Quick Kitchen Nugget: Soaking Beans

Quick Kitchen Nugget

Soaking Beans

It’s hard to beat the convenience of canned beans, but there are many more varieties to choose from when you use dried beans. Even the same variety that’s available canned will be more flavorful when made from scratch. One pound of dried beans will yield about 7 cups when soaked and cooked.

There’s very little active time needed—place your beans in a bowl that can hold at least three times their volume, cover them with cold water, and come back 4 hours later (or overnight). 

You can shorten the soaking time with a quick hack: Rinse the beans and place them in a large pot. Add enough cold water to cover them by 2-3 inches and bring the water to a boil. Cook for 5 minutes, then take the pot off the heat and let it sit for an hour. 

For Ribollita, the beans must be fully cooked before adding to the soup because of its limited cooking time. To do this, rinse your soaked beans, return them to your pot, cover them again with cold water, and bring them to a boil. Simmer for about 2 hours or until the beans are tender but not overly soft and they’re ready to add.

For Your Best Health: A Surprising Benefit of Flaxseed

For Your Best Health

A Surprising Benefit of Flaxseed

A new animal study demonstrated how the gut microbiome could be a factor in breast health. In the study, flaxseed components called lignans were shown to influence the relationship between gut microorganisms and the expression of mammary gland microRNAs or miRNAs (short, noncoding RNAs that regulate gene expression). A subset of these miRNAs regulates the genes involved in breast cancer, including genes that control cell proliferation and migration.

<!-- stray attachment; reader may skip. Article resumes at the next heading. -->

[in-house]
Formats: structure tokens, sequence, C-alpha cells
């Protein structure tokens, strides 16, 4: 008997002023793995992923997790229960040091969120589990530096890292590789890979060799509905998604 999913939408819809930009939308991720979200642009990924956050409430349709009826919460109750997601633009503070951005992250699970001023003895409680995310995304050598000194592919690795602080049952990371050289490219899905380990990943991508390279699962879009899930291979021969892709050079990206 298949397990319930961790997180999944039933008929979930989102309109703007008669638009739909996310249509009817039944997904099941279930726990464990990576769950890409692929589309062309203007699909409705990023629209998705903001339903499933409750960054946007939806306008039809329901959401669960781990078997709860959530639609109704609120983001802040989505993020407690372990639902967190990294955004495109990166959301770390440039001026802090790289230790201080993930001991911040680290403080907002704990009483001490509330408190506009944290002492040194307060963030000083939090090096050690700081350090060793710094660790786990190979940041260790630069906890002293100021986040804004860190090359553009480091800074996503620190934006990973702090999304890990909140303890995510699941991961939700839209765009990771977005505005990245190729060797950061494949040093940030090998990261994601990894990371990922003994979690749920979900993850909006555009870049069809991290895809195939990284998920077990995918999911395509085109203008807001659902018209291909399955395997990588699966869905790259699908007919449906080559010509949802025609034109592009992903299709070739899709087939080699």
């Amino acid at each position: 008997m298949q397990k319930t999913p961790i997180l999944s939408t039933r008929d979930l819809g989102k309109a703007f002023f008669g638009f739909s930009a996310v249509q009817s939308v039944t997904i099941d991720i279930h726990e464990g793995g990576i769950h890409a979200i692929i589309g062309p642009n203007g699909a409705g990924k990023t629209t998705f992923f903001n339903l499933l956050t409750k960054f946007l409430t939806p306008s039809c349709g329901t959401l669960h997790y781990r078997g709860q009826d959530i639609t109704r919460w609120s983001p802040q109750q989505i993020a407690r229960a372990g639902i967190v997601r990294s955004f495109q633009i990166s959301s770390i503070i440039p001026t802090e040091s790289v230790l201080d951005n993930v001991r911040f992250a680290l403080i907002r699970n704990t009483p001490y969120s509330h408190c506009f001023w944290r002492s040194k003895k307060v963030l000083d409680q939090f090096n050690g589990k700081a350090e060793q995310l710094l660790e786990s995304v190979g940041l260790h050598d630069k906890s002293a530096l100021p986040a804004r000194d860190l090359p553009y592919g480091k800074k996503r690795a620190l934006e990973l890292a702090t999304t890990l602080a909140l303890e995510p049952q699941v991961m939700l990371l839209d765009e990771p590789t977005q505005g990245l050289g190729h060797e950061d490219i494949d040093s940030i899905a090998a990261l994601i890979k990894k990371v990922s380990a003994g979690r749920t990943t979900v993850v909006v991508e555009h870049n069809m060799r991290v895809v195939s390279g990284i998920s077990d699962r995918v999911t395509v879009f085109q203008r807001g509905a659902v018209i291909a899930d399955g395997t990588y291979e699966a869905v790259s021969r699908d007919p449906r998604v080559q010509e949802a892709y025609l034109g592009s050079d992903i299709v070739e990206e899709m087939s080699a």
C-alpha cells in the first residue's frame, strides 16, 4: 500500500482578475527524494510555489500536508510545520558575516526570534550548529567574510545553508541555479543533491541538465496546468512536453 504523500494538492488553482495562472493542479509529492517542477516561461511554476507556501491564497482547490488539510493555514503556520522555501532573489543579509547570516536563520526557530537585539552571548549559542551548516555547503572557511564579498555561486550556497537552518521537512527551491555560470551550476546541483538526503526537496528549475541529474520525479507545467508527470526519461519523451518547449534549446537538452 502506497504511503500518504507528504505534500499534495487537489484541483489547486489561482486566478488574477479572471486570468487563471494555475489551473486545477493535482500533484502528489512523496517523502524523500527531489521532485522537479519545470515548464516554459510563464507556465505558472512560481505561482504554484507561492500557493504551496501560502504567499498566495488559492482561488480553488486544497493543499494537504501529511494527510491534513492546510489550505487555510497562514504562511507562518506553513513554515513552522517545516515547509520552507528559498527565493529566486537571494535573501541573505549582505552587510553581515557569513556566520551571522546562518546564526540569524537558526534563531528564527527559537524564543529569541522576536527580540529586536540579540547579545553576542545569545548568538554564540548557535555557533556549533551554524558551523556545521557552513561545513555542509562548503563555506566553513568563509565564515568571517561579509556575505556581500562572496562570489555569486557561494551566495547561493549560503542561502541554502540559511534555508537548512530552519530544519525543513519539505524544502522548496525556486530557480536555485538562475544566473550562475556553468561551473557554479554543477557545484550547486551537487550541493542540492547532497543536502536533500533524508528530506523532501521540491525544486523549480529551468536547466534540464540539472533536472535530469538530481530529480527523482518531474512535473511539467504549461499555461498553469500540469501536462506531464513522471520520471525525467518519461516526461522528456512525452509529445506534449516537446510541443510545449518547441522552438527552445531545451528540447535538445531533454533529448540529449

“The gastrointestinal microbiota plays an important role in modifying many components of our diet to impact human health,” said Jennifer Auchtung, PhD, assistant professor in the Food Science and Technology Department at the University of Nebraska Lincoln and the editor who coordinated the review of the paper. “In this study, we found correlations between diets enriched in flaxseed, cecal microbiota composition, and miRNA profiles in the mammary gland that regulate many pathways, including those involved in cancer development. This preliminary study supports further research into the role that the microbiota plays in dietary approaches to reduce risk factors associated with disease.”

For this study, the researchers studied the effects of flaxseed lignans on the microbiota of young female mice. Lignans, fiber-associated compounds found in many foods and particularly plentiful in flaxseed, are associated with reduced breast cancer mortality in postmenopausal women. The researchers found that lignan components generate specific miRNA responses in the mammary gland.